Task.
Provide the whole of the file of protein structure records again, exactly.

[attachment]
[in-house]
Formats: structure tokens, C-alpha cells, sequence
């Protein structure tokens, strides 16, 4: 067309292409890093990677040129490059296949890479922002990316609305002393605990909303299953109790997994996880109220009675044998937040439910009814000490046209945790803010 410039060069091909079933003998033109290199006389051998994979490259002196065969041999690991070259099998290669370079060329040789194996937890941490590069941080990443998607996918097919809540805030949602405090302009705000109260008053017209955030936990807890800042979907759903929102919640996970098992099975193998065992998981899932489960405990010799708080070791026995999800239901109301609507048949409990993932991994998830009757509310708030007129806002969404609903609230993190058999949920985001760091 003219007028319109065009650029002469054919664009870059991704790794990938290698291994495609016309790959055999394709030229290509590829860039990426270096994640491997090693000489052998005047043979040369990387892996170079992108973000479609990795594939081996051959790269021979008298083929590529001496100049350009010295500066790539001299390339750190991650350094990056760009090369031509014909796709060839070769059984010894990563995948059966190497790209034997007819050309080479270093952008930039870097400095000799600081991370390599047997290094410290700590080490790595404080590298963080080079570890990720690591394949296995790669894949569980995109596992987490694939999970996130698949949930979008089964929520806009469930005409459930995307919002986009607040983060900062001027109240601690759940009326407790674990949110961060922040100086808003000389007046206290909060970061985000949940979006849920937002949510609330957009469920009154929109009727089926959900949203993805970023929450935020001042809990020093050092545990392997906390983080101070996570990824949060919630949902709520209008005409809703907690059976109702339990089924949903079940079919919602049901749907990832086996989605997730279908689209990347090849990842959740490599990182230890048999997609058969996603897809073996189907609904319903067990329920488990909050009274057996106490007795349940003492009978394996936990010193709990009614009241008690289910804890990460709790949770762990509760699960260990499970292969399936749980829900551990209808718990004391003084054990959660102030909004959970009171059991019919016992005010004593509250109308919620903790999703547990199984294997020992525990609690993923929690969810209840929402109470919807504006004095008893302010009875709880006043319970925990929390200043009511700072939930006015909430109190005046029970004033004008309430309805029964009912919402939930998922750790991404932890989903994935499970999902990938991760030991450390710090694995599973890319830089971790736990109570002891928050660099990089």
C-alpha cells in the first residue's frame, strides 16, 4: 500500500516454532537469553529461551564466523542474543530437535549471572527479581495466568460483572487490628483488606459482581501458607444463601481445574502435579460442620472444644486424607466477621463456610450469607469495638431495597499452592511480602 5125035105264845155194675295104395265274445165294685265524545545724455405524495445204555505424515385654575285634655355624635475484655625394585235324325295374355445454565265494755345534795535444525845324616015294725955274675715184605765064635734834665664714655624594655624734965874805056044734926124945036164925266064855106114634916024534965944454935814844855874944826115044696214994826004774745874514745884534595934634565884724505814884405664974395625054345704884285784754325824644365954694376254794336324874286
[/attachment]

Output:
[in-house]
Formats: structure tokens, C-alpha cells, sequence
């Protein structure tokens, strides 16, 4: 067309292409890093990677040129490059296949890479922002990316609305002393605990909303299953109790997994996880109220009675044998937040439910009814000490046209945790803010 410039060069091909079933003998033109290199006389051998994979490259002196065969041999690991070259099998290669370079060329040789194996937890941490590069941080990443998607996918097919809540805030949602405090302009705000109260008053017209955030936990807890800042979907759903929102919640996970098992099975193998065992998981899932489960405990010799708080070791026995999800239901109301609507048949409990993932991994998830009757509310708030007129806002969404609903609230993190058999949920985001760091 003219007028319109065009650029002469054919664009870059991704790794990938290698291994495609016309790959055999394709030229290509590829860039990426270096994640491997090693000489052998005047043979040369990387892996170079992108973000479609990795594939081996051959790269021979008298083929590529001496100049350009010295500066790539001299390339750190991650350094990056760009090369031509014909796709060839070769059984010894990563995948059966190497790209034997007819050309080479270093952008930039870097400095000799600081991370390599047997290094410290700590080490790595404080590298963080080079570890990720690591394949296995790669894949569980995109596992987490694939999970996130698949949930979008089964929520806009469930005409459930995307919002986009607040983060900062001027109240601690759940009326407790674990949110961060922040100086808003000389007046206290909060970061985000949940979006849920937002949510609330957009469920009154929109009727089926959900949203993805970023929450935020001042809990020093050092545990392997906390983080101070996570990824949060919630949902709520209008005409809703907690059976109702339990089924949903079940079919919602049901749907990832086996989605997730279908689209990347090849990842959740490599990182230890048999997609058969996603897809073996189907609904319903067990329920488990909050009274057996106490007795349940003492009978394996936990010193709990009614009241008690289910804890990460709790949770762990509760699960260990499970292969399936749980829900551990209808718990004391003084054990959660102030909004959970009171059991019919016992005010004593509250109308919620903790999703547990199984294997020992525990609690993923929690969810209840929402109470919807504006004095008893302010009875709880006043319970925990929390200043009511700072939930006015909430109190005046029970004033004008309430309805029964009912919402939930998922750790991404932890989903994935499970999902990938991760030991450390710090694995599973890319830089971790736990109570002891928050660099990089």
C-alpha cells in the first residue's frame, strides 16, 4: 500500500516454532537469553529461551564466523542474543530437535549471572527479581495466568460483572487490628483488606459482581501458607444463601481445574502435579460442620472444644486424607466477621463456610450469607469495638431495597499452592511480602 5125035105264845155194675295104395265274445165294685265524545545724455405524495445204555505424515385654575285634655355624635475484655625394585235324325295374355445454565265494755345534795535444525845324616015294725955274675715184605765064635734834665664714655624594655624734965874805056044734926124945036164925266064855106114634916024534965944454935814844855874944826115044696214994826004774745874514745884534595934634565884724505814884405664974395625054345704884285784754325824644365954694376254794336324874286